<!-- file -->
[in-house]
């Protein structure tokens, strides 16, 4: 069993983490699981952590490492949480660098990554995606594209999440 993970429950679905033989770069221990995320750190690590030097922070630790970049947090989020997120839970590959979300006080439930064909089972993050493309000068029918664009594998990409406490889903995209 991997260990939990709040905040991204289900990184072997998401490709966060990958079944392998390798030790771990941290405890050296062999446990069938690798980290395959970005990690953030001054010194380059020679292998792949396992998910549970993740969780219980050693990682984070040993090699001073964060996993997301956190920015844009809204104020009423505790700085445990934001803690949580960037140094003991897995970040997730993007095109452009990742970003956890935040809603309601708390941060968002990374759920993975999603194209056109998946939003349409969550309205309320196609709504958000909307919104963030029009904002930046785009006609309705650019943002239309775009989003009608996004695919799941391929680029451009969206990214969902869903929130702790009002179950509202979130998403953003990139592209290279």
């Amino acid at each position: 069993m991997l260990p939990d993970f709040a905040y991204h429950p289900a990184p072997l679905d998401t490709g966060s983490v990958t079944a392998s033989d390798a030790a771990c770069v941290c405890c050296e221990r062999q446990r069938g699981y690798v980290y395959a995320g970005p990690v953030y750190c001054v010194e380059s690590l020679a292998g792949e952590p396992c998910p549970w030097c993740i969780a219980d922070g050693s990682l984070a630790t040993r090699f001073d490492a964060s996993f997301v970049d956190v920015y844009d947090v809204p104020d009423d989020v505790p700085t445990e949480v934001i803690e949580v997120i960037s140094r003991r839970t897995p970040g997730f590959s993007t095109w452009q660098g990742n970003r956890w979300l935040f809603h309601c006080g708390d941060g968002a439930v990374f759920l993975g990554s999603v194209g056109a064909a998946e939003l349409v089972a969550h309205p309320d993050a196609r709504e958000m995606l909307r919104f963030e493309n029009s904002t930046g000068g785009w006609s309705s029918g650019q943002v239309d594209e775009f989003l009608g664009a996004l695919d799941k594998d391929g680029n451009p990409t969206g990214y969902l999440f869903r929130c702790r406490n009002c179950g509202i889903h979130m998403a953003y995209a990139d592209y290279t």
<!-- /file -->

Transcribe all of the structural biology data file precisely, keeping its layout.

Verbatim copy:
[in-house]
């Protein structure tokens, strides 16, 4: 069993983490699981952590490492949480660098990554995606594209999440 993970429950679905033989770069221990995320750190690590030097922070630790970049947090989020997120839970590959979300006080439930064909089972993050493309000068029918664009594998990409406490889903995209 991997260990939990709040905040991204289900990184072997998401490709966060990958079944392998390798030790771990941290405890050296062999446990069938690798980290395959970005990690953030001054010194380059020679292998792949396992998910549970993740969780219980050693990682984070040993090699001073964060996993997301956190920015844009809204104020009423505790700085445990934001803690949580960037140094003991897995970040997730993007095109452009990742970003956890935040809603309601708390941060968002990374759920993975999603194209056109998946939003349409969550309205309320196609709504958000909307919104963030029009904002930046785009006609309705650019943002239309775009989003009608996004695919799941391929680029451009969206990214969902869903929130702790009002179950509202979130998403953003990139592209290279």
């Amino acid at each position: 069993m991997l260990p939990d993970f709040a905040y991204h429950p289900a990184p072997l679905d998401t490709g966060s983490v990958t079944a392998s033989d390798a030790a771990c770069v941290c405890c050296e221990r062999q446990r069938g699981y690798v980290y395959a995320g970005p990690v953030y750190c001054v010194e380059s690590l020679a292998g792949e952590p396992c998910p549970w030097c993740i969780a219980d922070g050693s990682l984070a630790t040993r090699f001073d490492a964060s996993f997301v970049d956190v920015y844009d947090v809204p104020d009423d989020v505790p700085t445990e949480v934001i803690e949580v997120i960037s140094r003991r839970t897995p970040g997730f590959s993007t095109w452009q660098g990742n970003r956890w979300l935040f809603h309601c006080g708390d941060g968002a439930v990374f759920l993975g990554s999603v194209g056109a064909a998946e939003l349409v089972a969550h309205p309320d993050a196609r709504e958000m995606l909307r919104f963030e493309n029009s904002t930046g000068g785009w006609s309705s029918g650019q943002v239309d594209e775009f989003l009608g664009a996004l695919d799941k594998d391929g680029n451009p990409t969206g990214y969902l999440f869903r929130c702790r406490n009002c179950g509202i889903h979130m998403a953003y995209a990139d592209y290279t």